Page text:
Kosovo and North Macedonia repatriated 34 of their citizens from Syria including men suspected of fighting for ISIS, government officials said on Monday.
Since the March 2019 fall of the ISIS group’s last stronghold in Syria, local Kurds have been calling for the repatriation of thousands of foreign women and children of extremists they hold in overcrowded camps.
But most countries are reluctant to take back their citizens.
North Macedonia estimates 156 citizens went to fight alongside the extremists, with more than 80 having returned.
Experts say around 400 people from Kosovo joined extremists in Iraq and Syria, police saying more than half have returned.
“These returns demonstrate Kosovo’s willingness to take responsibility for its citizens while setting an example for others,” the American embassy in Pristina said on Twitter.
Six men, one woman and four children arrived in Kosovo on Saturday “with the help of the US,” the police ministry’s Xhelal Svecla told reporters.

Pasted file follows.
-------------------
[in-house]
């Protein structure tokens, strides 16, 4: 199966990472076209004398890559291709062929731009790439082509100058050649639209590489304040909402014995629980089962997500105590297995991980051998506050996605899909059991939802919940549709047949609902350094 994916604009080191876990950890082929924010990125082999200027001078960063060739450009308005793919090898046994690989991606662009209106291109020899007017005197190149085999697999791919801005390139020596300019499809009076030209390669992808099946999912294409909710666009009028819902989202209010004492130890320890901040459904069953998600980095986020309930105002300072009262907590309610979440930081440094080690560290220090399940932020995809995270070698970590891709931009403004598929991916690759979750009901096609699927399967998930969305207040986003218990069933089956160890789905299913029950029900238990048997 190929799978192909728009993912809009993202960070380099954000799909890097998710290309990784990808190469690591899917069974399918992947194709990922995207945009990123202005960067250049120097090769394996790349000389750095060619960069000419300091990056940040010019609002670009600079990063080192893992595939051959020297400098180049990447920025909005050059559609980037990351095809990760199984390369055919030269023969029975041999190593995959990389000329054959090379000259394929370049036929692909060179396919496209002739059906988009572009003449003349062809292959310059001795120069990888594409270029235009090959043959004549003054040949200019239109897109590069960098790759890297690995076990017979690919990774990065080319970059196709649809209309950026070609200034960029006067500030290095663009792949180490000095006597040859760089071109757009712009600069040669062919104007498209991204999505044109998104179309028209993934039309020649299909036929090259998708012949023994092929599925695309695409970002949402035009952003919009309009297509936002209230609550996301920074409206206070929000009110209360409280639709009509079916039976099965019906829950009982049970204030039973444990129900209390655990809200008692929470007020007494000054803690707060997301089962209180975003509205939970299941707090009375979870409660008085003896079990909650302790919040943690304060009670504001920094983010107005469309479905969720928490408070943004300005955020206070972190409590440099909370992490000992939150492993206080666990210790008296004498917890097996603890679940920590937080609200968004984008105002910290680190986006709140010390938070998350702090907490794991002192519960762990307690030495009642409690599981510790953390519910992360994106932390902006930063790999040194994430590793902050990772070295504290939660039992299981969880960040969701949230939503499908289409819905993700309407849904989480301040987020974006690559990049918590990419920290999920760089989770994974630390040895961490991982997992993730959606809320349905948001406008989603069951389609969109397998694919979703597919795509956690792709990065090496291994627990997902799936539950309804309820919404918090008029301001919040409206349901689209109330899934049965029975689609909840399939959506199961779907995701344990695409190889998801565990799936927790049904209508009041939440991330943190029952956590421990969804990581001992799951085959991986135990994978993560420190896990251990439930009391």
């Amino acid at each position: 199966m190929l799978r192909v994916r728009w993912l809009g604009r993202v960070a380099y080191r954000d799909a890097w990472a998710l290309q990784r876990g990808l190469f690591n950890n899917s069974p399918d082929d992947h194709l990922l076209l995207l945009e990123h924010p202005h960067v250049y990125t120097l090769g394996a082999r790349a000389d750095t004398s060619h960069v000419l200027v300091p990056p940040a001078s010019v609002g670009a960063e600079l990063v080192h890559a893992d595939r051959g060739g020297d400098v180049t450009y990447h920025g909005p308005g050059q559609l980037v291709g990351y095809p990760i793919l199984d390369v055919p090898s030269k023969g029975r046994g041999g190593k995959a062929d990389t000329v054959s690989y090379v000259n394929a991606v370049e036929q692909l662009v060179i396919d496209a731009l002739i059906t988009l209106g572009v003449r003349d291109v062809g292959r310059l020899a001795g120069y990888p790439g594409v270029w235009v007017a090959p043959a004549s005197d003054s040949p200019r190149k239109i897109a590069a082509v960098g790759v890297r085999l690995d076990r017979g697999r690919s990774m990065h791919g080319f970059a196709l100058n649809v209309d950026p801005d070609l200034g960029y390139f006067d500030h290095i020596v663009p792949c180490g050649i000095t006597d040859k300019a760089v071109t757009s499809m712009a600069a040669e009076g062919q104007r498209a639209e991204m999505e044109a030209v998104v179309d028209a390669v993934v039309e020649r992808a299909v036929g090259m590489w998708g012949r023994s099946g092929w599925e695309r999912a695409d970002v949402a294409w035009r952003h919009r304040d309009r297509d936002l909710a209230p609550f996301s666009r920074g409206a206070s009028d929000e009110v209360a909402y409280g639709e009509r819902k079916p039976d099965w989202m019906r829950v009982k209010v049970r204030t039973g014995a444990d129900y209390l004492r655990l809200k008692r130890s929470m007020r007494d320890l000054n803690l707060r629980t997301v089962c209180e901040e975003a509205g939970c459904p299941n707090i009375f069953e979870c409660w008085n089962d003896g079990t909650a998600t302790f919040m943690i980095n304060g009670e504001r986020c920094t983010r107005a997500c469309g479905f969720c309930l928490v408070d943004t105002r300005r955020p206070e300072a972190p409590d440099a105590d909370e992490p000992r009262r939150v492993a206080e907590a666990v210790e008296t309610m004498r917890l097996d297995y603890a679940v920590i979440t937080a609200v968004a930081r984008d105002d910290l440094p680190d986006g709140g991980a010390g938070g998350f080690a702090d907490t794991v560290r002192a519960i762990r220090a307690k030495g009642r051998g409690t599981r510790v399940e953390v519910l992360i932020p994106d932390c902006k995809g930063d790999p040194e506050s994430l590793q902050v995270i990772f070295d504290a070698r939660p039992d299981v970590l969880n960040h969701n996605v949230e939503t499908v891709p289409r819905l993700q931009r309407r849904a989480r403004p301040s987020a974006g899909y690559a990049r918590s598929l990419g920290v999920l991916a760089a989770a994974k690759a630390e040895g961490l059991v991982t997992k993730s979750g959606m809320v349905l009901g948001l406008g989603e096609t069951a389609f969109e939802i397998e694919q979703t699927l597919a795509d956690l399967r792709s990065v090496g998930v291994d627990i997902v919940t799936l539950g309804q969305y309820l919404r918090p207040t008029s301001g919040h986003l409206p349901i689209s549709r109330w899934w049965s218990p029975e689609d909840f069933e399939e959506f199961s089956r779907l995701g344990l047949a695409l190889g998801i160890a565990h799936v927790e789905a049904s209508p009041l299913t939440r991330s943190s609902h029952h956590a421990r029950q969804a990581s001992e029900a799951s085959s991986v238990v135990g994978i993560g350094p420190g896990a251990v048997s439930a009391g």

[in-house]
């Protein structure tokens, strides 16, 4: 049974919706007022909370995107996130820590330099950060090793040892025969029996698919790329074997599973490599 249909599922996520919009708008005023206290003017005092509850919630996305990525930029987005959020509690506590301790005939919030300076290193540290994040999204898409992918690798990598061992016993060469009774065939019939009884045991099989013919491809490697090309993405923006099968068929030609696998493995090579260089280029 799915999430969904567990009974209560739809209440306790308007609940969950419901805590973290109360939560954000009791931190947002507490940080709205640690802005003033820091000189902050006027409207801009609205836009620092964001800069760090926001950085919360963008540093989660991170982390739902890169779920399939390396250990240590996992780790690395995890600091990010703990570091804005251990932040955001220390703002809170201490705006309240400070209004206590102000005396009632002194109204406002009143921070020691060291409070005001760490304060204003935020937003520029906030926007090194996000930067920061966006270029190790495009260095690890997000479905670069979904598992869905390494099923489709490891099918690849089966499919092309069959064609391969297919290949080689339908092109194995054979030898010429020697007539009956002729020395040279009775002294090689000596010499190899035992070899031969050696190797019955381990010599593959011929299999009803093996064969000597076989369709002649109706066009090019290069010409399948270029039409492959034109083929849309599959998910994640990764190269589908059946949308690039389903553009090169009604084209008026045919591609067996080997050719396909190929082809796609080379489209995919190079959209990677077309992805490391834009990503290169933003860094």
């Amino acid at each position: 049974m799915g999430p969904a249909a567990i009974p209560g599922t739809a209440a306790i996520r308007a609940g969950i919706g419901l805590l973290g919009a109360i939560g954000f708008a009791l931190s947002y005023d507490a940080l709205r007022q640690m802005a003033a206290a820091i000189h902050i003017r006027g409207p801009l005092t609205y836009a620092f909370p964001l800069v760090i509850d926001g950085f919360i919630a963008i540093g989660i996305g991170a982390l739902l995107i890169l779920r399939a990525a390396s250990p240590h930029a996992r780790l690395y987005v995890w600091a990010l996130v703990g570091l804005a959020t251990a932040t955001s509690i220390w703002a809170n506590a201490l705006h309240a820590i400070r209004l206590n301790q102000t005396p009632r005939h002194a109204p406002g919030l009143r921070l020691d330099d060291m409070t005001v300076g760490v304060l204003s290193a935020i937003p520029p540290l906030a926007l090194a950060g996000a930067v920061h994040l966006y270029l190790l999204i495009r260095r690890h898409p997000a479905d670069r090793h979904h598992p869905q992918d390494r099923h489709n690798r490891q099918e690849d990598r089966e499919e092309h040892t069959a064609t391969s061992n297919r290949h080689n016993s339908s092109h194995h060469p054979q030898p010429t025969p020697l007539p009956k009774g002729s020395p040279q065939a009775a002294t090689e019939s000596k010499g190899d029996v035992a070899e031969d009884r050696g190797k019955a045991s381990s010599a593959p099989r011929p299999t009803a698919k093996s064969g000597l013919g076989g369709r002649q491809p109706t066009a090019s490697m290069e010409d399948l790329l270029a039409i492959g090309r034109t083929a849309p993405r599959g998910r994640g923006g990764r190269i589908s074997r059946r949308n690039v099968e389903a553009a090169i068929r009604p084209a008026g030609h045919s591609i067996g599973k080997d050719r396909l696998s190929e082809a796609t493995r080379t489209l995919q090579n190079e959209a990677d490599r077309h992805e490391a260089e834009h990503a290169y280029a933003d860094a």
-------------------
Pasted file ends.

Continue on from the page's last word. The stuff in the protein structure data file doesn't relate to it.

Neighboring North Macedonia’s government said in a statement that four men, five women and fourteen children had returned.
The four men have been detained and would be prosecuted for fighting with foreign units, the statement said.
The women and children would be placed in a 14-day quarantine for medical checks while the authorities investigate if they were involved in any crimes.
“If no proof for crimes is found, then on their own will they will be included in the process of rehabilitation, resocialization and reintegration,” the Macedonian government added.
In Kosovo, all seven adults in the group, including one woman, suspected of “having gone to the conflict zone” have been detained for 48 hours due to their investigation, said police official Samedin Mehmeti.
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